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Sunday, April 26, 2015

Writing Tips - Down with Obese Books!

What's the most obese book you've read? I'll nominate "Jonathan Strange and Mr. Norrell" at a hefty 1024 pages. BBC is making a TV mini-series out of it because it's too hugely overwritten to fit into a 2-hour movie. What is with people writing bloviated books? But what do I know? It's a best seller, so my dislike of it is irrelevant. I did read the entire thing and was queasy for days from all the lard. Not that I'm averse to reading long books. I found Neal Stephensons' Baroque Cycle trilogy absolutely top notch entertainment.

Apparently, Susanna Clarke (note she even has an extra letter at the end of her name) had no use for Stephen King's good advice for writers in his book "On Writing." The one that struck me the most is to write your book, then cut 10%.

I have the opposite problem. I need to add 10% (at least) because I tend to write tersely. That's my 35 years of tech writing kicking in. Say whatever you have to say in the fewest words possible. A couple of reviewers thought my murder mystery, "Missing, Assumed Dead," moved too fast and resolved too quickly. Go figure. An action story having too much action and not enough lolling around in bed or describing the view.

In reading many of my fellow authors work, I tend to think Mr. King's advice is not followed often or well. Here, in my opinion, are the areas in which writers should just learn to shut up.

Environmental Description: Let the reader use their imagination a bit. You don't need to mention everything the protagonist is seeing everywhere they go. If your hero is spending two minutes in a village asking questions, then we really don't need to know everything about the village from its inception to the current time.

Is the description furthering the storyline? If there's a building with many columns and open windows, you had better have a darned good reason for mentioning those details. If the hero isn't scaling the columns or climbing into or jumping out of the windows, why would we care? Less is more.

Dining: The hero does have to eat on occasion, but he or she doesn't have to stop for three meals and an afternoon snack every day. If the villain is poisoning food, then the dining experience might be important. Otherwise, a simple statement that the hero (or villain) took a moment to snack is fine. We don't need the details. A SciFi I read many years ago described the characters eating at least once in every chapter. Good story, but the constant chowing down was distracting. *See "Bathing, Sleeping, Eliminating Below.*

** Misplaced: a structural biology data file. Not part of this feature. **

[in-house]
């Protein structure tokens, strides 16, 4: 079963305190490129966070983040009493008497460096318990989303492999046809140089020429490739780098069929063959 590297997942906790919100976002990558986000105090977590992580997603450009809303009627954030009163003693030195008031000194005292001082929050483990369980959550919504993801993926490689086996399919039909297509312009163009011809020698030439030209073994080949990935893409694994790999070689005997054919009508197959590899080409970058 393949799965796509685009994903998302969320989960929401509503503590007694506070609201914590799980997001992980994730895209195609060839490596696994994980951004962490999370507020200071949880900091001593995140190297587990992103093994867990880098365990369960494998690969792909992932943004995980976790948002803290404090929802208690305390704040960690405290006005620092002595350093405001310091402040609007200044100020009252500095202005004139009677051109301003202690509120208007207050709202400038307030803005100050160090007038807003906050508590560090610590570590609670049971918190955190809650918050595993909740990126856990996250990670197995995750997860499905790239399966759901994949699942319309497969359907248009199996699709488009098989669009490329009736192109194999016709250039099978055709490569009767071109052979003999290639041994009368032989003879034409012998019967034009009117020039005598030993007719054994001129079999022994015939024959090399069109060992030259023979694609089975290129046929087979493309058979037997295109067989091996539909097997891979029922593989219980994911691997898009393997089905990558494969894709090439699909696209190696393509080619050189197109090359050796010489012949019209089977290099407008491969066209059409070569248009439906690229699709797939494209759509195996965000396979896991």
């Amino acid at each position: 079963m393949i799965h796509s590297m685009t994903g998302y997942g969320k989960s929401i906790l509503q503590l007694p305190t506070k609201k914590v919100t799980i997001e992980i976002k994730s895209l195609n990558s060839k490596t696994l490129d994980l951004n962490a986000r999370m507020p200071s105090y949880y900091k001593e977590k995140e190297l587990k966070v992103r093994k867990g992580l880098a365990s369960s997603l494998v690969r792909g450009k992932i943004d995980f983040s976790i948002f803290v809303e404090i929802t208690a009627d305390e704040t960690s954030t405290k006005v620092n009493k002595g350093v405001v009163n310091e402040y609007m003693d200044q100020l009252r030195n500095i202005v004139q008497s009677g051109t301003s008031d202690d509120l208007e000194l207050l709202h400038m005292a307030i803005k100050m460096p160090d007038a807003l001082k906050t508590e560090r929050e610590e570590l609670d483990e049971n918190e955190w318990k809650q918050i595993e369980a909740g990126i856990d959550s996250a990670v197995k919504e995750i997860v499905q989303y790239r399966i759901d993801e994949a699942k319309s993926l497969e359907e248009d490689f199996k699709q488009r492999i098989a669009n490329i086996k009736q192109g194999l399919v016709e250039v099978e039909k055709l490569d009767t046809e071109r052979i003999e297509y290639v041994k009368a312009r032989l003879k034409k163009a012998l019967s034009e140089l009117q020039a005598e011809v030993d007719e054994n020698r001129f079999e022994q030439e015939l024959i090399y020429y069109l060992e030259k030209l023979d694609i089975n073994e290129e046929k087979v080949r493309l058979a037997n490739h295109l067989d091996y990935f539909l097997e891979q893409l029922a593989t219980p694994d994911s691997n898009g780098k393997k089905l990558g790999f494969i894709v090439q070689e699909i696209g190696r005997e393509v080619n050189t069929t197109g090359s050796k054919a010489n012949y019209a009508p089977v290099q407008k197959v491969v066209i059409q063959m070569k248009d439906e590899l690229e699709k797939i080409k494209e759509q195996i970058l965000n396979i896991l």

Clothing: Aside from weaponry or armor, we really don't care. The exception to this rule is if the character's attire plays into the plot. High heels on a female sleuth are only important if she can't run down the creepy guy because stilettos are impractical for hot pursuit. Not being a fashionista myself, I rarely consider what my characters are wearing unless it has a plot-driven purpose.

Secondary Characters: If the hero stops to inquire if the villager has noticed any unseemly activities recently, we really don't care what said peon is wearing, the status of his facial hair, or the curviness of the barmaid's figure. This is excess information. Leave it out or I'll leave it out by dropping your book in the virtual wastebin.

Sleeping, Bathing, Eliminating: You can mention these activities only to allay the readers' fears the character doesn't perform any of these functions. They sleep because they're exhausted from plot-worthy activities. The cleanup when they've been splashed with blood or other vile matter. The eliminate only if they're pissing on their defeated enemy's body.

I mentioned Missing, Assumed Dead at the top of this essay, thus it wins the tail end honors.

MISSING, ASSUMED DEAD
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Prejudice, murder, insanity, suicide: Every small town has its secrets. 

When Kameron McBride receives notice she’s the last living relative of a missing man she’s never even heard of, the last thing she wants to do is head to some half-baked Oregon town to settle his affairs. But since she’s the only one available, she grudgingly agrees.

En route, she runs afoul of a couple of hillbillies and their pickup in an accident that doesn’t seem...accidental. Especially when they keep showing up wherever she goes. Lucky for her, gorgeous Deputy Mitch Caldwell lends her a hand, among other things. Her suspicions increase when the probate Judge tries a little too hard to buy the dead man’s worthless property.

Working on a hunch and trying to avoid the Judge’s henchmen, Kam probes deeper into the town’s secrets and finds almost no one she can trust. With Mitch’s help, she peels away the layers of prejudice, suicide, murder, and insanity. But someone in town doesn’t like her poking around, and when they show their intentions by shooting her through the police chief’s office window, the stakes are raised. Kam must find out what really happened to her dead relative before someone in this backward little town sends her to join him.

And she thought Oregon was going to be boring.

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